Khmer Temples & Mythology

Angkor Wat


Religious Symbolism

Bronze chariot fitting showing Garuda clutching the naga

Every surviving Khmer building had a religious purpose. The reason is simply that only temples and other religious foundations merited the use of permanent materials – brick. sandstone laterite - and all else has decomposed over the centuries. Even the palace of the king at Angkor was timber.

To appreciate fully these monuments built by the Khmers between approximately the 7th and the 13th centuries, it is important to know something of the Hindu and Buddhist cults to which they were dedicated. The buildings and their artefacts were single-mindedly designed for worship. "Most of the objects to be met are devotional in nature, created with religious and utilitarian rather then aesthetic motives; and they were fashioned by craftsmen who worked in a tradition which dictated strict canons of iconography and manufacture, and who could never have understood the meaning of the word 'artist' as it is used today" This is Roy Craven writing about Khmer artefacts, and his comments apply equally to the architecture. None of the work of this period lends itself to being judged on modern grounds of taste, even though the results may well inspire and delight.

Over the Khmer Empire as a whole, Hinduism dominated until the end of the 12th century, when it gave way to Mahayana Buddhism, although not for long Both came from India, and although the exact means are in doubt, it is likely that Indian traders were the first to introduce their religion to Cambodia Hinduism over the centuries had changed its focus, with different gods in ascendancy, but by the time it reached the Khmers there were two principal cults-that of Vishnu and that of Shiva. These two gods were part of the Hindu Trinity (the third was Brahma) which commanded a pantheon of lesser gods and had inter alia a complex relationship. They were connected in many of the same myths, acted partly in concert, partly in rivalry.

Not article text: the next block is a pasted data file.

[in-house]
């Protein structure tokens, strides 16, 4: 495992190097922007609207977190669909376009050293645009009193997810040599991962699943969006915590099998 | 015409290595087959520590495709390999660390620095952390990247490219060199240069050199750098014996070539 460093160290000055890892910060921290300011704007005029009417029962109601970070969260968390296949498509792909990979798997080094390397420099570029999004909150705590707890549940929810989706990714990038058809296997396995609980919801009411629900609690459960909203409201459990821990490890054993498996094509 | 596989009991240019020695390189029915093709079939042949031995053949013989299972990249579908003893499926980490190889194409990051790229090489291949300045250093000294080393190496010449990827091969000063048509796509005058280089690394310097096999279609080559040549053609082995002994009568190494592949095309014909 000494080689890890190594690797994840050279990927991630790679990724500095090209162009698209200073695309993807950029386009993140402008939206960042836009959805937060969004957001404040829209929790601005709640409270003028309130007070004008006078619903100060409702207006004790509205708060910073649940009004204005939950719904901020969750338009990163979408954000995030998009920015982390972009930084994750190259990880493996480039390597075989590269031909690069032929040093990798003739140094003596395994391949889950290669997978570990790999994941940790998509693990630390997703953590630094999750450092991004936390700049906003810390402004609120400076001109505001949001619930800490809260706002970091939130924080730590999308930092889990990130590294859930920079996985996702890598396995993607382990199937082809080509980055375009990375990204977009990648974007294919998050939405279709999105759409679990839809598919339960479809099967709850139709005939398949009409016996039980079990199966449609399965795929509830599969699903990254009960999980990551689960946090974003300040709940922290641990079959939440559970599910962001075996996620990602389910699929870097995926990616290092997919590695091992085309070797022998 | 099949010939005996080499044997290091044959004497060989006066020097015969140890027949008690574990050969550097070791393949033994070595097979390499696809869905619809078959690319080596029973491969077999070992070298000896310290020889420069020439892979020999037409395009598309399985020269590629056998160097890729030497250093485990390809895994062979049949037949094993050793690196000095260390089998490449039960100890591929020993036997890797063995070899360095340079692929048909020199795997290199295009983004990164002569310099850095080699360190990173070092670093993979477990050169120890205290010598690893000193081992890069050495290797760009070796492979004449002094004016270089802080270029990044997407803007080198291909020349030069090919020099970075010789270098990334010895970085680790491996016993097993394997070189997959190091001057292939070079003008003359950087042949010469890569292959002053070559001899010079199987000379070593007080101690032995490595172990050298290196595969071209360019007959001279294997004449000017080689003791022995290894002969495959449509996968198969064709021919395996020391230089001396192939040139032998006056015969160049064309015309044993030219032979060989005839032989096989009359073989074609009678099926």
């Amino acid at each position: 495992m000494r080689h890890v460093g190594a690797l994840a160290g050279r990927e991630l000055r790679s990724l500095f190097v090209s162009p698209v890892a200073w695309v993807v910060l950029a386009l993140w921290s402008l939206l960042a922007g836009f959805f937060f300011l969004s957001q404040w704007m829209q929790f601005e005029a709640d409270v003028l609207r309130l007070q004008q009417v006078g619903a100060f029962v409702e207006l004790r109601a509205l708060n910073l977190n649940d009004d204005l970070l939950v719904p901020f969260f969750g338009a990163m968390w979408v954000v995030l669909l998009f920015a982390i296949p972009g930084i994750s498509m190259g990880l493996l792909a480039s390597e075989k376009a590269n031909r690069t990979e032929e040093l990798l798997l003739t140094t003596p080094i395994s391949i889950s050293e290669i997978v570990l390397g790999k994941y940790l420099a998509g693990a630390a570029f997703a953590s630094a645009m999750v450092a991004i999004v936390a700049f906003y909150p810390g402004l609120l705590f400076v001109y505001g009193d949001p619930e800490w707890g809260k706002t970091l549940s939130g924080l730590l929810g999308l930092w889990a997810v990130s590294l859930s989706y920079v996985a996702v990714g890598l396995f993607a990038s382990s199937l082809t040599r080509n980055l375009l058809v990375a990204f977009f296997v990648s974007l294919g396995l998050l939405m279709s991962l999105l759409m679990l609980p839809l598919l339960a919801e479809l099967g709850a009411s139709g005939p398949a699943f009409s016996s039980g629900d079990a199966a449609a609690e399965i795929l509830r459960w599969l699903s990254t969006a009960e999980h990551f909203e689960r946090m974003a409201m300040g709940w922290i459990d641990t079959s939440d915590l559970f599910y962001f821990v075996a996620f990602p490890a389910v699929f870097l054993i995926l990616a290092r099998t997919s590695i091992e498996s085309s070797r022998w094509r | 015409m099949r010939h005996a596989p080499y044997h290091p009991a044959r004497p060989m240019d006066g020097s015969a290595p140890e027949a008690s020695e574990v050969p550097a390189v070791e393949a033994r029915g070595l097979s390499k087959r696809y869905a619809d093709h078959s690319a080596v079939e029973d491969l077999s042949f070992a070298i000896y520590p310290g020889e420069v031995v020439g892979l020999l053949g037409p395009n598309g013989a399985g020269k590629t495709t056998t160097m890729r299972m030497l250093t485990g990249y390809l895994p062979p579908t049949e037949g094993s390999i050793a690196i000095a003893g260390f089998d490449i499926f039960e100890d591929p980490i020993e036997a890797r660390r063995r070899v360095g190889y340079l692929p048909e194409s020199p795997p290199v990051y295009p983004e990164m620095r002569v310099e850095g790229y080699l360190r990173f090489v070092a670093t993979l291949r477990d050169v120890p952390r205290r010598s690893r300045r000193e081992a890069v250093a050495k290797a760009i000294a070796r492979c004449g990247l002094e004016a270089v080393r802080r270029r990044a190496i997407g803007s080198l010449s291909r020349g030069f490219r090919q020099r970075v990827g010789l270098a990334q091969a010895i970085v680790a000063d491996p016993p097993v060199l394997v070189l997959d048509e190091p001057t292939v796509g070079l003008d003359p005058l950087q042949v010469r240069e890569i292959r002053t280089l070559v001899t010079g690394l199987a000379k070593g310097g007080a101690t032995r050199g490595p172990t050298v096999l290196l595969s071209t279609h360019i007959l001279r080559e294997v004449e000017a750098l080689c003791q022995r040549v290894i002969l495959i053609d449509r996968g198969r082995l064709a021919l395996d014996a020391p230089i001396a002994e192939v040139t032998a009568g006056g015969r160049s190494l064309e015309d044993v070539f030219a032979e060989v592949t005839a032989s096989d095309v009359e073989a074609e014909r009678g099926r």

Small bronze statue of the 4 - armed Vishnu

Vishnu four-armed and holding a conch discus mace and lotus is the Protector His fundamental role in cosmology is to conserve the status qua in the universe. He takes a particular interest in human affairs, so much so that on occasions he takes on an earthly form to intervene. These various forms of Vishnu are known as avatar, and the two most famous are Rama, eponymous hero of the Ramayana epic, and Krishna. Both of these personalities embody a kind of magical ideal; they are true heroes, physically and morally. Other avatar of Vishnu include a lion, wild boar, dwarf, turtle and fish. In the range of Hindu deities, Vishnu is essentially kindly and well-disposed to man, and this accounts for a large part of the god's popularity as a cult.

Stone linga representing the essence of Shiva from Sung Noen, Nakhon Ratchasima.

Shiva contrasts with Vishnu in a number of ways.His main cosmological role is os the Destroyer he brings each kalpa, or world cycle, to an end with his dance of destruction However, Shiva's force is by no means is a negative one, as in modern physics, Hindu cosmology envisaged the universe is having a cyclic nature. The end of each kalpa brought about by Shiva's dance is also the beginning of the next. Rebirth follows destruction In the cosmological sense, Shiva's power’s are more fundamental than Vishnu’s.

The Khmers worshipped Shiva primarily in the form of a linga- a pillar, usually in stone, derived from a phallus and representing the essence of the god. The linga, mounted in a pedestal representing an equally abstract yoni, or female organ, occupied the shrine of a temple, and was the focus of rituals conducted by the priests. The other forms in which Shiva was represented were as the 10 armed god dancing the universe to destruction, as the supreme yogi, or ascetic, and riding with his consort Uma on his steed, the bull Nandin.